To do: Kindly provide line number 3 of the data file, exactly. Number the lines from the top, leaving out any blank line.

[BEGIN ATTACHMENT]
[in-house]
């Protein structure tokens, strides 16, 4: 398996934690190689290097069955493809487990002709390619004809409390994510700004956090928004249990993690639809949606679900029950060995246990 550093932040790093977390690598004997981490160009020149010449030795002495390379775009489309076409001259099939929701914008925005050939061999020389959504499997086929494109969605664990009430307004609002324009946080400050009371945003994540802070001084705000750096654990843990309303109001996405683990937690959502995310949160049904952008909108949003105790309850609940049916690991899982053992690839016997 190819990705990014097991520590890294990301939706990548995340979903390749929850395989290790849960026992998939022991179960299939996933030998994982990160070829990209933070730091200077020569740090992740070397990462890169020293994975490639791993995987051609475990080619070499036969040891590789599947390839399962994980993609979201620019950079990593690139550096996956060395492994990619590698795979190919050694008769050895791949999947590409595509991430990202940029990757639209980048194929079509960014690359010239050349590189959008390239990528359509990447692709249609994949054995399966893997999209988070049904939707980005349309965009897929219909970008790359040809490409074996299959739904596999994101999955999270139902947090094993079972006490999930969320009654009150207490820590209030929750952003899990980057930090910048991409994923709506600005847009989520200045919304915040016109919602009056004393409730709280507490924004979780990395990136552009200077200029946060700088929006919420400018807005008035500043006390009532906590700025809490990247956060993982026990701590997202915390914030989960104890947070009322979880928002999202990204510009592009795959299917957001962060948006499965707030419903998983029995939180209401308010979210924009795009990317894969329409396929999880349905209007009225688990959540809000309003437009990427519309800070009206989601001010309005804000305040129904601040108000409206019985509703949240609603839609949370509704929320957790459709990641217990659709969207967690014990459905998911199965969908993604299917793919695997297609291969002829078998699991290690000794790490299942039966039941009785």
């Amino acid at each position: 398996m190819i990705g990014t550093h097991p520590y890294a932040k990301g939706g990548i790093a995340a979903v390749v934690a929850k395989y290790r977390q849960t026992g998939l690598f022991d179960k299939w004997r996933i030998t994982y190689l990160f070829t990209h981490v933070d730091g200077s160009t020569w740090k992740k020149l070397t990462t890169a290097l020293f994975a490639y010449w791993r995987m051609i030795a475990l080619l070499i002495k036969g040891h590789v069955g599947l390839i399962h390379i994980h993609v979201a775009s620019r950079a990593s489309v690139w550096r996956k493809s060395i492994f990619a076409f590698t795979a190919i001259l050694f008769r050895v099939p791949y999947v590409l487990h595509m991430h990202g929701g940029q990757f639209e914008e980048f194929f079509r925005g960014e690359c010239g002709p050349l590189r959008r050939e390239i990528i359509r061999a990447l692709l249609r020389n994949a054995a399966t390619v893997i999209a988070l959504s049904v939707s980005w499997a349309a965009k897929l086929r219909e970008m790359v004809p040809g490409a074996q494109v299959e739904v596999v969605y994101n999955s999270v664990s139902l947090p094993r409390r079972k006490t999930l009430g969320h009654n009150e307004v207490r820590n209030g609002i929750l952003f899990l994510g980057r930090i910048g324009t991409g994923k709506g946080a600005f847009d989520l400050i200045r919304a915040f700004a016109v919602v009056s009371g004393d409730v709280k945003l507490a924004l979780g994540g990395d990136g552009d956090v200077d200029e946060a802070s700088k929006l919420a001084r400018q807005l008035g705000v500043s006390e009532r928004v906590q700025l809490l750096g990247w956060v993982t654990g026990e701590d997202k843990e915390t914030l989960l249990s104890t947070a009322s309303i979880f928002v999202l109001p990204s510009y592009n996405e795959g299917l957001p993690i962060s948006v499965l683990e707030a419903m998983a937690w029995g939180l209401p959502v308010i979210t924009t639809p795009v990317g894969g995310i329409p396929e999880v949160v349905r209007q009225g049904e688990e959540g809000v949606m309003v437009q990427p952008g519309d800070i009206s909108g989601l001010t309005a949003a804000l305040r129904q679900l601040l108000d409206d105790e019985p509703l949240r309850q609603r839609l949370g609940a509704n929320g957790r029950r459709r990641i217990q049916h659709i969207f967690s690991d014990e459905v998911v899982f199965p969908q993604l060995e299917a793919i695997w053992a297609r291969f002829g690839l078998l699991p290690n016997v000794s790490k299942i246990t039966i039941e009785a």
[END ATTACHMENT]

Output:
């Amino acid at each position: 398996m190819i990705g990014t550093h097991p520590y890294a932040k990301g939706g990548i790093a995340a979903v390749v934690a929850k395989y290790r977390q849960t026992g998939l690598f022991d179960k299939w004997r996933i030998t994982y190689l990160f070829t990209h981490v933070d730091g200077s160009t020569w740090k992740k020149l070397t990462t890169a290097l020293f994975a490639y010449w791993r995987m051609i030795a475990l080619l070499i002495k036969g040891h590789v069955g599947l390839i399962h390379i994980h993609v979201a775009s620019r950079a990593s489309v690139w550096r996956k493809s060395i492994f990619a076409f590698t795979a190919i001259l050694f008769r050895v099939p791949y999947v590409l487990h595509m991430h990202g929701g940029q990757f639209e914008e980048f194929f079509r925005g960014e690359c010239g002709p050349l590189r959008r050939e390239i990528i359509r061999a990447l692709l249609r020389n994949a054995a399966t390619v893997i999209a988070l959504s049904v939707s980005w499997a349309a965009k897929l086929r219909e970008m790359v004809p040809g490409a074996q494109v299959e739904v596999v969605y994101n999955s999270v664990s139902l947090p094993r409390r079972k006490t999930l009430g969320h009654n009150e307004v207490r820590n209030g609002i929750l952003f899990l994510g980057r930090i910048g324009t991409g994923k709506g946080a600005f847009d989520l400050i200045r919304a915040f700004a016109v919602v009056s009371g004393d409730v709280k945003l507490a924004l979780g994540g990395d990136g552009d956090v200077d200029e946060a802070s700088k929006l919420a001084r400018q807005l008035g705000v500043s006390e009532r928004v906590q700025l809490l750096g990247w956060v993982t654990g026990e701590d997202k843990e915390t914030l989960l249990s104890t947070a009322s309303i979880f928002v999202l109001p990204s510009y592009n996405e795959g299917l957001p993690i962060s948006v499965l683990e707030a419903m998983a937690w029995g939180l209401p959502v308010i979210t924009t639809p795009v990317g894969g995310i329409p396929e999880v949160v349905r209007q009225g049904e688990e959540g809000v949606m309003v437009q990427p952008g519309d800070i009206s909108g989601l001010t309005a949003a804000l305040r129904q679900l601040l108000d409206d105790e019985p509703l949240r309850q609603r839609l949370g609940a509704n929320g957790r029950r459709r990641i217990q049916h659709i969207f967690s690991d014990e459905v998911v899982f199965p969908q993604l060995e299917a793919i695997w053992a297609r291969f002829g690839l078998l699991p290690n016997v000794s790490k299942i246990t039966i039941e009785a």